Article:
This month the Federal Reserve begins reducing the size of its bond-buying scheme from $85 billion per month to $75 billion, and some traders feel this may make copper less attractive, as it has benefitted from a weak US dollar. The quantitative easing (QE) programme by the US central bank put pressure on the US dollar, which made copper more attractive to buy. However, traders are now relying on actual demand for the metal as a basis for their investment decisions.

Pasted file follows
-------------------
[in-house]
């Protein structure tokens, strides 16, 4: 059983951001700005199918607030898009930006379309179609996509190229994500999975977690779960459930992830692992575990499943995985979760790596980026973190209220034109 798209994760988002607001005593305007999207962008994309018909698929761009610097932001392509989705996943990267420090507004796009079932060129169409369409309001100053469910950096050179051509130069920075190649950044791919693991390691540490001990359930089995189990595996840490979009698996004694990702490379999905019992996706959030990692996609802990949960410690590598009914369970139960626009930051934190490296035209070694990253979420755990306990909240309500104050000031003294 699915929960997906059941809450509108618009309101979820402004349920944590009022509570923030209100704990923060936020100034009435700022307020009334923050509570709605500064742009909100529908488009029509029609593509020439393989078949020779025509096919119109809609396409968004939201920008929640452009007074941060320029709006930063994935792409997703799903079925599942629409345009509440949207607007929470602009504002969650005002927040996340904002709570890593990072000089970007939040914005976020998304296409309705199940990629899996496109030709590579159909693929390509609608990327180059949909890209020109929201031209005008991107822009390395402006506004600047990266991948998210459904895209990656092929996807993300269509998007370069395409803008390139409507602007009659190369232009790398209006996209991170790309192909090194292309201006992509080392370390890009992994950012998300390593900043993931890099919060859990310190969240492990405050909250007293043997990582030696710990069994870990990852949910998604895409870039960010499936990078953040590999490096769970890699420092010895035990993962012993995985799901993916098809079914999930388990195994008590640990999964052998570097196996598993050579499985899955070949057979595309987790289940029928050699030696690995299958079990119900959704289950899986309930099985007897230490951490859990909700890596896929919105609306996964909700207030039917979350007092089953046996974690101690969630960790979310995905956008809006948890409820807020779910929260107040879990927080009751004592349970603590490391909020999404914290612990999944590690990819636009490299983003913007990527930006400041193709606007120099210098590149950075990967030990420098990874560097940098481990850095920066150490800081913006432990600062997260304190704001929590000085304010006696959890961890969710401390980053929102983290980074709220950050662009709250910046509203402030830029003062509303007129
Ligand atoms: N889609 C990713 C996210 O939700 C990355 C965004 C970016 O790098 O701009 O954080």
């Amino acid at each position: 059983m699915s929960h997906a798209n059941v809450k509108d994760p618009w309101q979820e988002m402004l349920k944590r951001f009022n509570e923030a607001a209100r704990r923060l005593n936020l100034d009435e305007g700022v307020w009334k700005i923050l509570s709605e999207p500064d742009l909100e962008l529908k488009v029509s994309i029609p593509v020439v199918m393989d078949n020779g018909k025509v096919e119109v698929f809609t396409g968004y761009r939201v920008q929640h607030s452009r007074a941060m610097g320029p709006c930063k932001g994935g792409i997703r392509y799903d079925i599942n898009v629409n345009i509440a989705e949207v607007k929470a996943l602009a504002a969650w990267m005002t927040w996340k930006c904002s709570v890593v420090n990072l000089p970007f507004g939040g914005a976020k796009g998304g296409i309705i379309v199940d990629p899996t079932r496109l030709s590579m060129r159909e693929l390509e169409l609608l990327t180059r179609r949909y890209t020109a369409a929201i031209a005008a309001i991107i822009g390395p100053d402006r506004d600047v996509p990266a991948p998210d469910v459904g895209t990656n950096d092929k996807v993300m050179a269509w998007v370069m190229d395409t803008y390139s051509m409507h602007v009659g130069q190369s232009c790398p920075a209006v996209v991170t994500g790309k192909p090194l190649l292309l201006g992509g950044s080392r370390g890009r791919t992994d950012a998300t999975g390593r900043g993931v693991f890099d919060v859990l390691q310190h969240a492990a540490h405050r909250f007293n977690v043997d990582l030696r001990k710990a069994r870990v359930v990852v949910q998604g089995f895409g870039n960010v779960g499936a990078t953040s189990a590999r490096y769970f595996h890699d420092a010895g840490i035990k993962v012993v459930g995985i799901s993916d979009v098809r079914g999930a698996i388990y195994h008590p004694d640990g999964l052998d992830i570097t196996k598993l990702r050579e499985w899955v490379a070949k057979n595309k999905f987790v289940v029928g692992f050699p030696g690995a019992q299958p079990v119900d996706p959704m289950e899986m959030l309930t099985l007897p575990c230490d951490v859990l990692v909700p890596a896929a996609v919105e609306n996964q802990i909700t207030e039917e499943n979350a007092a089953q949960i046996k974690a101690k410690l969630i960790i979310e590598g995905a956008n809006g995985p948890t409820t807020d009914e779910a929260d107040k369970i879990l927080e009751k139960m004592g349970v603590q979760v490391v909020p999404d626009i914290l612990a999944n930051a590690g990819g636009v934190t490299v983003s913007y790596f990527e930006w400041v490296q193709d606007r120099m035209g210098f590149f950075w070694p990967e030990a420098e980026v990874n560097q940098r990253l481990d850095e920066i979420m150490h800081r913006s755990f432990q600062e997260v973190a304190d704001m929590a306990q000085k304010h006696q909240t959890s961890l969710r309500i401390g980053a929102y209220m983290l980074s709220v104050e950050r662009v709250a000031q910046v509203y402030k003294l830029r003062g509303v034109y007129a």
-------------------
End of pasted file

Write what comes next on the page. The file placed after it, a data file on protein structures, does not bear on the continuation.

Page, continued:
The recent manufacturing purchasing manager’s index (PMI) data from China came in below expectations, and it is just about clinging on to expansion territory. This is playing on dealers’ minds and raising questions about future demand.
On Friday, the US will release the non-farm payrolls report and the country’s unemployment rate. The Fed is using the unemployment level to measure its QE policy, and the previous two initial jobless claims reports have showed the number of people claiming unemployment benefit dropping. If US unemployment drops below 7% on Friday, we could see copper decline.